Giving is a Family Affair with YPS

YPS co-chairs Ann McEwen , Jemison Jones and Ginny Willings each have a rich family history with United Way.

United Way of Central Alabama has had a long and proud history in the community. It began in 1923 as the Birmingham Community Chest, and for more than 90 years, it has helped raise resources and provide services to meet the most pressing needs in Central Alabama communities. Many people have grown familiar with the work of United Way through the involvement of their parents and grandparents in the organization. United Way and all of its partner agencies rely on new generations to carry the flame of their forebearers, because there is always more work to be done.

One of the goals of United Way’s Young Philanthropists Society is to foster that crucial generational support. YPS is a group of young professionals in Central Alabama who give at a Leadership level of $1,000 or more to United Way. Many YPS members and all three of its co-chairs have a long and proud family history of philanthropic work and contributing to the work of United Way.

Jemison Jones, YPS co-chair, perhaps best exemplifies the family tradition of giving. Jones’ great-great-grandfather, Crawford Johnson Sr., was one of the founders of the Birmingham Community Chest, the organization that would eventually become United Way of Central Alabama. In addition, his father, grandfather and great-grandfather have all served as chairman of United Way’s Board and his brother also currently serves on the board.

“I love Birmingham. I consider it the best-kept secret in the South,” boasted Jemison. “With that being said, Birmingham and the surrounding communities have a growing need in the areas where the United Way focuses its resources: health, education and financial stability. If we can improve people’s lives addressing the root causes of our problems, we will have a more peaceful and productive community.”

Jemison sees the value of YPS as introducing leadership-level givers to United Way at an early age. Since his family is in the soft drink business, he uses a soda analogy to illustrate his point.

“I heard a statistic one time saying a consumer chooses their drink-of-choice for their lifetime by age 21,” Jemison says. “I think the same could be said for philanthropy.”

Another YPS member with a family history of giving is co-chair Ginny Willings. She is a community relations coordinator with Brasfield & Gorrie, where she also organizes the company’s annual United Way campaign. She says her grandparents, parents, aunt and uncle are proud supporters of United Way, with her grandfather being a charter member of the Tocqueville Society and has been honored with United Way’s Tocqueville Award in 1999. Her uncle, Jimmie Gorrie, was the United Way campaign chair in 2007. Willings says she enjoys YPS because it brings together people who are passionate about improving their community.

“I think being involved with the community, whether it be financially or volunteering of your time is so important,” Willings says. “We all have a responsibility to make our city a better place for future generations. Get involved with an organization or cause that is important to you, and make a difference.”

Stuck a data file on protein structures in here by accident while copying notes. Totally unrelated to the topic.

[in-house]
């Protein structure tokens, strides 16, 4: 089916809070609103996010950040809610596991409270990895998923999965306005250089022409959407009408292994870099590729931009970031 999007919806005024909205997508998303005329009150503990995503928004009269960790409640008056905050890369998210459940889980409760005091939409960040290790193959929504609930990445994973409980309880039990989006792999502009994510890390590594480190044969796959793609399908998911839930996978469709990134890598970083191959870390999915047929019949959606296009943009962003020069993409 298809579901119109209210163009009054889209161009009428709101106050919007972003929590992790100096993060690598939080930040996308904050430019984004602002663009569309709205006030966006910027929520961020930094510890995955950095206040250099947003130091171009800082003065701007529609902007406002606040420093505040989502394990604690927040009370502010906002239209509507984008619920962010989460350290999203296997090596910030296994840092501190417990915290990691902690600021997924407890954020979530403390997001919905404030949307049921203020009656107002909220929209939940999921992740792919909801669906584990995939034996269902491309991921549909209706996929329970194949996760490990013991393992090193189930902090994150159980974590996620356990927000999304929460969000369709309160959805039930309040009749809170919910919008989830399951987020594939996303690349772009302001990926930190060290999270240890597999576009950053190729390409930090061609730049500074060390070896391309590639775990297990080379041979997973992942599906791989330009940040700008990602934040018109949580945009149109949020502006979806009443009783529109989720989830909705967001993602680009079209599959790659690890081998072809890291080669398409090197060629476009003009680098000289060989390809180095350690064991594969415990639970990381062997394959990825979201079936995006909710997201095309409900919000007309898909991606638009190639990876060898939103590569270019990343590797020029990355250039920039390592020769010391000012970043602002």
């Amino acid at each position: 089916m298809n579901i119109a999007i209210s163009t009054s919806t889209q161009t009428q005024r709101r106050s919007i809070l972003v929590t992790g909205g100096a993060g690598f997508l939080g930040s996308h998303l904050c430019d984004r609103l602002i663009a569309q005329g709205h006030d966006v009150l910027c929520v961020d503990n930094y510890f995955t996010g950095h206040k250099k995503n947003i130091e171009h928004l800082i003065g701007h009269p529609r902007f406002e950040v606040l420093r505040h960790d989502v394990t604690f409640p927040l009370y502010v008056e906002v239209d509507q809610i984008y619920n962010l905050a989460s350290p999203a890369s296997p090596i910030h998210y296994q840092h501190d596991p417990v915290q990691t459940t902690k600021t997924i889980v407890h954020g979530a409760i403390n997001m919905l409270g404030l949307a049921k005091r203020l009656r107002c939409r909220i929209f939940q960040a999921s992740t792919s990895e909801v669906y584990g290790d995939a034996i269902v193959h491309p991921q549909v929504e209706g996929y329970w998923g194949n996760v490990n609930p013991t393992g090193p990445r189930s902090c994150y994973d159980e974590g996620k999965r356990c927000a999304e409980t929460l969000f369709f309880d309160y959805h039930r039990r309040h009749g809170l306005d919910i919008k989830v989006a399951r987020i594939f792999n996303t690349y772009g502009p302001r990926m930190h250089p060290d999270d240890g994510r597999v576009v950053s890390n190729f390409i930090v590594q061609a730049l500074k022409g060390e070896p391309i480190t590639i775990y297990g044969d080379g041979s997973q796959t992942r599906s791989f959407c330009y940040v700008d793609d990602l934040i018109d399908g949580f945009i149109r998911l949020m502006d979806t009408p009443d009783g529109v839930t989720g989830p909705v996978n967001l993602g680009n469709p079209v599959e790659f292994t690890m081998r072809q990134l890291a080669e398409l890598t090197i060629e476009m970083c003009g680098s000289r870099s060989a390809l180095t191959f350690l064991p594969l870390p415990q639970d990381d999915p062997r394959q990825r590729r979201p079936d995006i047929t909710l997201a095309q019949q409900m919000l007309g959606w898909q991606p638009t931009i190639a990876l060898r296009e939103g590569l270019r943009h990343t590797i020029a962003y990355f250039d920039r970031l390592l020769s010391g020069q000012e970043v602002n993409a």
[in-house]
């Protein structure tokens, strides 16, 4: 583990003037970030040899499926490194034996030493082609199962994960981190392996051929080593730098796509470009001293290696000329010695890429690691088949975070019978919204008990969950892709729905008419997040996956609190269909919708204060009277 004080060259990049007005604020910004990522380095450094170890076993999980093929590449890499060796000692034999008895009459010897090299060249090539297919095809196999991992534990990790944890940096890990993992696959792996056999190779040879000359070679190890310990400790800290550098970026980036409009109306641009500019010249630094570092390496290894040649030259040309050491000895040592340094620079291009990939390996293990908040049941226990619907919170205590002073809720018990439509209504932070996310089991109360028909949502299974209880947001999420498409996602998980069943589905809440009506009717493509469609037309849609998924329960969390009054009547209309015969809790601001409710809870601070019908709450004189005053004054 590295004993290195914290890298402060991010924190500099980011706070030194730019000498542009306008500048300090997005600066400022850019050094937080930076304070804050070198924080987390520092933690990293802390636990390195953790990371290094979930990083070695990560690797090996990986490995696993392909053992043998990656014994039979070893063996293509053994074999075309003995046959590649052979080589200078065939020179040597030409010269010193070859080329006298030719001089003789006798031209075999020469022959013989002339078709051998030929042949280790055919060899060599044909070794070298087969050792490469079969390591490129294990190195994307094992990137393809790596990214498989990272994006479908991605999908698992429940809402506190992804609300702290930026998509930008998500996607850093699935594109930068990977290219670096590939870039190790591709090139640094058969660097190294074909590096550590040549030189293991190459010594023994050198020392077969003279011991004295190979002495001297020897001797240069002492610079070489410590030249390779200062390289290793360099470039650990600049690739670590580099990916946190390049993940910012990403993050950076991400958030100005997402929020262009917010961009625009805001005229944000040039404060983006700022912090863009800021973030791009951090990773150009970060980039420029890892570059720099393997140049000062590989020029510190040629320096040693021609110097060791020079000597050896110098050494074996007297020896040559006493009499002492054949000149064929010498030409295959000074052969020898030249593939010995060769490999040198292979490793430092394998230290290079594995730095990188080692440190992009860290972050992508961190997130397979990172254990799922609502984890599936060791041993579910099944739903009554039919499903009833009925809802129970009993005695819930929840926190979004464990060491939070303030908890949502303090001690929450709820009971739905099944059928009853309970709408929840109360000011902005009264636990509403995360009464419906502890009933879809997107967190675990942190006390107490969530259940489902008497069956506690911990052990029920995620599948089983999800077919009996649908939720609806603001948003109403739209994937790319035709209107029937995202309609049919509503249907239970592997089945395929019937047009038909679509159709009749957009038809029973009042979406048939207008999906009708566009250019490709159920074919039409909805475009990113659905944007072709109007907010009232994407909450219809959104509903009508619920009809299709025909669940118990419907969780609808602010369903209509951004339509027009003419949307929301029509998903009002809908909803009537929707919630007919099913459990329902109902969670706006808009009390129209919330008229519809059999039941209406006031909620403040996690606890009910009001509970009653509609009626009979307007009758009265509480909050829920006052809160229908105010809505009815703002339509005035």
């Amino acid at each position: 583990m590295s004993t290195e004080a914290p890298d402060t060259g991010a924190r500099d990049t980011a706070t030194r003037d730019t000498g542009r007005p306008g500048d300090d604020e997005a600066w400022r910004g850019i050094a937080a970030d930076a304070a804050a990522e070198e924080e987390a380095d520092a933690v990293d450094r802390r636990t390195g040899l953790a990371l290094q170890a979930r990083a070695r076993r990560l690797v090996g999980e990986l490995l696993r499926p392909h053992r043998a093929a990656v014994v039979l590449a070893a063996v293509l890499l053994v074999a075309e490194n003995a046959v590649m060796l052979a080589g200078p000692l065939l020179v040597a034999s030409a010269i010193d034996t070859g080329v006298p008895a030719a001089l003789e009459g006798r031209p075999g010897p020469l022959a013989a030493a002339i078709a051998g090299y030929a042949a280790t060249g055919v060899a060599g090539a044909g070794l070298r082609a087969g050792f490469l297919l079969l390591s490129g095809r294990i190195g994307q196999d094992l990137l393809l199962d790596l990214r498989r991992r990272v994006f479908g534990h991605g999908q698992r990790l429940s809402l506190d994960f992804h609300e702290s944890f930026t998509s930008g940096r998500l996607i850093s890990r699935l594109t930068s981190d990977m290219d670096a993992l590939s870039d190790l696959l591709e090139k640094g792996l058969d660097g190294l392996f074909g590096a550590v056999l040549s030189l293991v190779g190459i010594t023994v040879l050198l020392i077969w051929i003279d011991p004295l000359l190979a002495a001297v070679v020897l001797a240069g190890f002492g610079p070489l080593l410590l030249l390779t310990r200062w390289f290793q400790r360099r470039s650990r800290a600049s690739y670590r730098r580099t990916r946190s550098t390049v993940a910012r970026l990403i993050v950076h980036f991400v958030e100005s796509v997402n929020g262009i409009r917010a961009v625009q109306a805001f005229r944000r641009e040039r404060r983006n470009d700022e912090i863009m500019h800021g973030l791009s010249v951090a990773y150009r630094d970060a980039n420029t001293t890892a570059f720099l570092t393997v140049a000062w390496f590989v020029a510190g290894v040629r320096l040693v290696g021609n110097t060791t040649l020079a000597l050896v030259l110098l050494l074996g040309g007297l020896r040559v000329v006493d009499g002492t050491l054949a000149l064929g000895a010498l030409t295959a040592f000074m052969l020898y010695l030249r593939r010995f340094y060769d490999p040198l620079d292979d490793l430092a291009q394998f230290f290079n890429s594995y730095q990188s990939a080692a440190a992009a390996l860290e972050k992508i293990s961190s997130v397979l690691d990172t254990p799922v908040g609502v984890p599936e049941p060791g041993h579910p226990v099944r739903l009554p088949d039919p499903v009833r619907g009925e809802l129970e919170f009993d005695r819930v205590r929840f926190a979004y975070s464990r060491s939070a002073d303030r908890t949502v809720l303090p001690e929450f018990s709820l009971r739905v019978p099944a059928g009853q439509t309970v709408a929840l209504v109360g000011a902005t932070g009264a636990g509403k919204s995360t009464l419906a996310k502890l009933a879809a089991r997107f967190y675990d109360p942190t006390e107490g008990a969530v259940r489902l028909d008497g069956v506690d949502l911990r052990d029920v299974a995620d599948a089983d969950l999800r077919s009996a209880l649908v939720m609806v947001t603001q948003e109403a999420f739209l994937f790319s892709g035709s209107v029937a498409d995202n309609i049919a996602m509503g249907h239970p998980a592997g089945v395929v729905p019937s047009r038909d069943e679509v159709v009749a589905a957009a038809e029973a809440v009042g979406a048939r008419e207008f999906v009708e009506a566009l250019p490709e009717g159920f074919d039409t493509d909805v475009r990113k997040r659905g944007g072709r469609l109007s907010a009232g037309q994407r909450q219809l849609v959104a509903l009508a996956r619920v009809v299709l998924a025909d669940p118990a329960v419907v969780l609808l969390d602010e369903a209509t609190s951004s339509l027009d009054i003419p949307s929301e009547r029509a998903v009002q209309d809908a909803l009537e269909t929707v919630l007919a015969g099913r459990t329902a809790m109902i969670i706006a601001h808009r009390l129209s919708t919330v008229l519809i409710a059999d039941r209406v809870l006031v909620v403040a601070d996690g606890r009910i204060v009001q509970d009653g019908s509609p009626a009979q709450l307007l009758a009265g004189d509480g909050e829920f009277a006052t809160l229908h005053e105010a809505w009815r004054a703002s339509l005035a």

The third YPS co-chair, Ann McEwen, also has a rich family history with United Way, although it was one she didn’t fully discover until recently. McEwen was chosen as a Loaned Executive from Regions Bank in 2013, assisting with the annual workplace fundraising campaign. During a visit for her grandparents, she mentioned her new volunteer job and was surprised to learn that her grandfather was already familiar with it.
“Immediately, my grandfather began telling me stories of how he’d been a Loaned Executive when he was just starting out,” McEwen says. “And how the experience helped him shape his views on charitable giving, and even the business connections he made in the community during the time he spent as a Loaned Executive!”

As she became more involved with United Way outside of her role as an LE, McEwan also learned that her grandparents were members of the Tocqueville Society. When her grandfather passed away last summer, she discovered several photos taken during her grandfather’s time as an LE, more than 50 years ago. One depicted the amount raised that year, around $3 million dollars. McEwen says that she laughed at that – the campaign total for her grandfather’s entire campaign was less than the individual goal she had as an LE. Last year, United Way of Central Alabama raised $39 million dollars, and she attributes the jump not just to inflation, but to the growth of United Way and the community of giving made possible through the foundations help laid by her grandfather.

“My final few years with my grandfather were made more special due to our connection with United Way,” McEwen says. “Ultimately, one of the most meaningful parts of my relationship with him had come at the end of his life. But the influence of that lives on in my own involvement in the organization he cared about, and in the legacy he and others have built there for so long.”

United Way of Central Alabama Inc. supports health and human service programs and agencies that provide solutions for the most important needs in the community. Its business is to improve lives and community conditions by building and mobilizing resources. To learn more about United Way’s impact in your community, visit